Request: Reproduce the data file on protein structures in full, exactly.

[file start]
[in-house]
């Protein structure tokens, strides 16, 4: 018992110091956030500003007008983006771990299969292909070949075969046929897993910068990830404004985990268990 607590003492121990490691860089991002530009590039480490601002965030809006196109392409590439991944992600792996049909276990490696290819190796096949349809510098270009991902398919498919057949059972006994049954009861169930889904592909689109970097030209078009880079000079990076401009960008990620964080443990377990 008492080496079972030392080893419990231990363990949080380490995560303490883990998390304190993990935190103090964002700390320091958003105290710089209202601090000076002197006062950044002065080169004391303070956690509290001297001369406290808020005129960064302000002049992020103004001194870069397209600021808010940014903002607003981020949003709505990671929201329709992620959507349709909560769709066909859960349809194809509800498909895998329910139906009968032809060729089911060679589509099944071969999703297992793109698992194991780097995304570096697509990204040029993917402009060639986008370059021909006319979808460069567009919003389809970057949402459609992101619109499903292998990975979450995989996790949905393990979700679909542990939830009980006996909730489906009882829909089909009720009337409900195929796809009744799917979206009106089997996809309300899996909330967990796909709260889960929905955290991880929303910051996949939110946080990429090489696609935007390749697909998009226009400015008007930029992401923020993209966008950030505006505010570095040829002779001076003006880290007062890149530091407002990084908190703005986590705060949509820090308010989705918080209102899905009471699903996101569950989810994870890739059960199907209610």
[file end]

[in-house]
């Protein structure tokens, strides 16, 4: 018992110091956030500003007008983006771990299969292909070949075969046929897993910068990830404004985990268990 607590003492121990490691860089991002530009590039480490601002965030809006196109392409590439991944992600792996049909276990490696290819190796096949349809510098270009991902398919498919057949059972006994049954009861169930889904592909689109970097030209078009880079000079990076401009960008990620964080443990377990 008492080496079972030392080893419990231990363990949080380490995560303490883990998390304190993990935190103090964002700390320091958003105290710089209202601090000076002197006062950044002065080169004391303070956690509290001297001369406290808020005129960064302000002049992020103004001194870069397209600021808010940014903002607003981020949003709505990671929201329709992620959507349709909560769709066909859960349809194809509800498909895998329910139906009968032809060729089911060679589509099944071969999703297992793109698992194991780097995304570096697509990204040029993917402009060639986008370059021909006319979808460069567009919003389809970057949402459609992101619109499903292998990975979450995989996790949905393990979700679909542990939830009980006996909730489906009882829909089909009720009337409900195929796809009744799917979206009106089997996809309300899996909330967990796909709260889960929905955290991880929303910051996949939110946080990429090489696609935007390749697909998009226009400015008007930029992401923020993209966008950030505006505010570095040829002779001076003006880290007062890149530091407002990084908190703005986590705060949509820090308010989705918080209102899905009471699903996101569950989810994870890739059960199907209610």